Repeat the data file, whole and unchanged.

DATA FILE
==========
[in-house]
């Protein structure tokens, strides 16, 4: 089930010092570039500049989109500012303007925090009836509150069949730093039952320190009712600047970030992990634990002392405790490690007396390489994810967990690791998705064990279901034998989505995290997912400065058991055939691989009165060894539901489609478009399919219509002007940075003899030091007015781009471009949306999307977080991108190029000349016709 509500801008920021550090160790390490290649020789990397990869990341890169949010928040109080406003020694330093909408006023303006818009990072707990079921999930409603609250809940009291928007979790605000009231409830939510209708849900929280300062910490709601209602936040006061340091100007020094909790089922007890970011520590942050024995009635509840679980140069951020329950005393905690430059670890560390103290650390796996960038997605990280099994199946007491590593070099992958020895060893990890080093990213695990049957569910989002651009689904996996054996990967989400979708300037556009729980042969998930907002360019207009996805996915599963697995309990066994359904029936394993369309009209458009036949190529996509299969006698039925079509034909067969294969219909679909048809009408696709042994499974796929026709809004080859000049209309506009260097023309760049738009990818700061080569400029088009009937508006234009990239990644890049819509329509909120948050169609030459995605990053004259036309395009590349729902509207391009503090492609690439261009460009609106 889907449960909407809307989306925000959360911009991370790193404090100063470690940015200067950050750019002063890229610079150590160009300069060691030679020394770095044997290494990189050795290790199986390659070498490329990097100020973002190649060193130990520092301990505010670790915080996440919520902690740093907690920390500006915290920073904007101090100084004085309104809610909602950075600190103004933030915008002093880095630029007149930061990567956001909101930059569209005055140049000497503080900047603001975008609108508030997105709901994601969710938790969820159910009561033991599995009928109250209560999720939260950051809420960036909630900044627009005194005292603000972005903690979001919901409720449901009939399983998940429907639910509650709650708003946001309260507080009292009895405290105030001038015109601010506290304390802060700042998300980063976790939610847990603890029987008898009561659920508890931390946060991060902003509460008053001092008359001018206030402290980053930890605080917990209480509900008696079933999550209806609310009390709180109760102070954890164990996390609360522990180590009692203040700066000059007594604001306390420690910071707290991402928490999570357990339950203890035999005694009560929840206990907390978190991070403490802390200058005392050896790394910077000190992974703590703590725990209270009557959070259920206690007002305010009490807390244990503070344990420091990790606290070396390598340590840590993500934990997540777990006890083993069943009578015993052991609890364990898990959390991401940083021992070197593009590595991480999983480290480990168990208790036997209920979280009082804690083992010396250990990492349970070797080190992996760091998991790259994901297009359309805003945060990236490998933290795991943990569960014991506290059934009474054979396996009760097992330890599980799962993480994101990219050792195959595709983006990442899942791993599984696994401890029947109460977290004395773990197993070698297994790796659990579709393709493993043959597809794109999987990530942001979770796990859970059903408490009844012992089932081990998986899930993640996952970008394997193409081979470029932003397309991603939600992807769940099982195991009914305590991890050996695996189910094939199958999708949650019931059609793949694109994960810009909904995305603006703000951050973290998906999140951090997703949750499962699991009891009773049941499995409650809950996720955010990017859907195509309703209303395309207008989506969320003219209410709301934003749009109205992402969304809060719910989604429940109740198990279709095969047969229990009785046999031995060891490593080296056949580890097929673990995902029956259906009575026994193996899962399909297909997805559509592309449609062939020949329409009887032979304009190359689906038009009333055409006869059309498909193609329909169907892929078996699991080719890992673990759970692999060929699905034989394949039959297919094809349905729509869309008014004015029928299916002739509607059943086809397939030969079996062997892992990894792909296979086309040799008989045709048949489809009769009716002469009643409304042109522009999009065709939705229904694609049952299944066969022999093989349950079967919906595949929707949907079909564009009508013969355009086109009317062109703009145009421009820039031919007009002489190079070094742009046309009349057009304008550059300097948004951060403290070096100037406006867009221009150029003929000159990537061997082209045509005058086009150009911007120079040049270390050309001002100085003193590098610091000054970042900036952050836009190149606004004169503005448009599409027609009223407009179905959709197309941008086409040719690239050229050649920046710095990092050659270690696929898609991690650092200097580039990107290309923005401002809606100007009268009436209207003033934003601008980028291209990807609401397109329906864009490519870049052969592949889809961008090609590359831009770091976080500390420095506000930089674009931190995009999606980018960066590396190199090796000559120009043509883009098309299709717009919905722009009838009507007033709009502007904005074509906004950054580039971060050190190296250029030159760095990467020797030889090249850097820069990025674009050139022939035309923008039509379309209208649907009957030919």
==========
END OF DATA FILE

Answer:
[in-house]
């Protein structure tokens, strides 16, 4: 089930010092570039500049989109500012303007925090009836509150069949730093039952320190009712600047970030992990634990002392405790490690007396390489994810967990690791998705064990279901034998989505995290997912400065058991055939691989009165060894539901489609478009399919219509002007940075003899030091007015781009471009949306999307977080991108190029000349016709 509500801008920021550090160790390490290649020789990397990869990341890169949010928040109080406003020694330093909408006023303006818009990072707990079921999930409603609250809940009291928007979790605000009231409830939510209708849900929280300062910490709601209602936040006061340091100007020094909790089922007890970011520590942050024995009635509840679980140069951020329950005393905690430059670890560390103290650390796996960038997605990280099994199946007491590593070099992958020895060893990890080093990213695990049957569910989002651009689904996996054996990967989400979708300037556009729980042969998930907002360019207009996805996915599963697995309990066994359904029936394993369309009209458009036949190529996509299969006698039925079509034909067969294969219909679909048809009408696709042994499974796929026709809004080859000049209309506009260097023309760049738009990818700061080569400029088009009937508006234009990239990644890049819509329509909120948050169609030459995605990053004259036309395009590349729902509207391009503090492609690439261009460009609106 889907449960909407809307989306925000959360911009991370790193404090100063470690940015200067950050750019002063890229610079150590160009300069060691030679020394770095044997290494990189050795290790199986390659070498490329990097100020973002190649060193130990520092301990505010670790915080996440919520902690740093907690920390500006915290920073904007101090100084004085309104809610909602950075600190103004933030915008002093880095630029007149930061990567956001909101930059569209005055140049000497503080900047603001975008609108508030997105709901994601969710938790969820159910009561033991599995009928109250209560999720939260950051809420960036909630900044627009005194005292603000972005903690979001919901409720449901009939399983998940429907639910509650709650708003946001309260507080009292009895405290105030001038015109601010506290304390802060700042998300980063976790939610847990603890029987008898009561659920508890931390946060991060902003509460008053001092008359001018206030402290980053930890605080917990209480509900008696079933999550209806609310009390709180109760102070954890164990996390609360522990180590009692203040700066000059007594604001306390420690910071707290991402928490999570357990339950203890035999005694009560929840206990907390978190991070403490802390200058005392050896790394910077000190992974703590703590725990209270009557959070259920206690007002305010009490807390244990503070344990420091990790606290070396390598340590840590993500934990997540777990006890083993069943009578015993052991609890364990898990959390991401940083021992070197593009590595991480999983480290480990168990208790036997209920979280009082804690083992010396250990990492349970070797080190992996760091998991790259994901297009359309805003945060990236490998933290795991943990569960014991506290059934009474054979396996009760097992330890599980799962993480994101990219050792195959595709983006990442899942791993599984696994401890029947109460977290004395773990197993070698297994790796659990579709393709493993043959597809794109999987990530942001979770796990859970059903408490009844012992089932081990998986899930993640996952970008394997193409081979470029932003397309991603939600992807769940099982195991009914305590991890050996695996189910094939199958999708949650019931059609793949694109994960810009909904995305603006703000951050973290998906999140951090997703949750499962699991009891009773049941499995409650809950996720955010990017859907195509309703209303395309207008989506969320003219209410709301934003749009109205992402969304809060719910989604429940109740198990279709095969047969229990009785046999031995060891490593080296056949580890097929673990995902029956259906009575026994193996899962399909297909997805559509592309449609062939020949329409009887032979304009190359689906038009009333055409006869059309498909193609329909169907892929078996699991080719890992673990759970692999060929699905034989394949039959297919094809349905729509869309008014004015029928299916002739509607059943086809397939030969079996062997892992990894792909296979086309040799008989045709048949489809009769009716002469009643409304042109522009999009065709939705229904694609049952299944066969022999093989349950079967919906595949929707949907079909564009009508013969355009086109009317062109703009145009421009820039031919007009002489190079070094742009046309009349057009304008550059300097948004951060403290070096100037406006867009221009150029003929000159990537061997082209045509005058086009150009911007120079040049270390050309001002100085003193590098610091000054970042900036952050836009190149606004004169503005448009599409027609009223407009179905959709197309941008086409040719690239050229050649920046710095990092050659270690696929898609991690650092200097580039990107290309923005401002809606100007009268009436209207003033934003601008980028291209990807609401397109329906864009490519870049052969592949889809961008090609590359831009770091976080500390420095506000930089674009931190995009999606980018960066590396190199090796000559120009043509883009098309299709717009919905722009009838009507007033709009502007904005074509906004950054580039971060050190190296250029030159760095990467020797030889090249850097820069990025674009050139022939035309923008039509379309209208649907009957030919």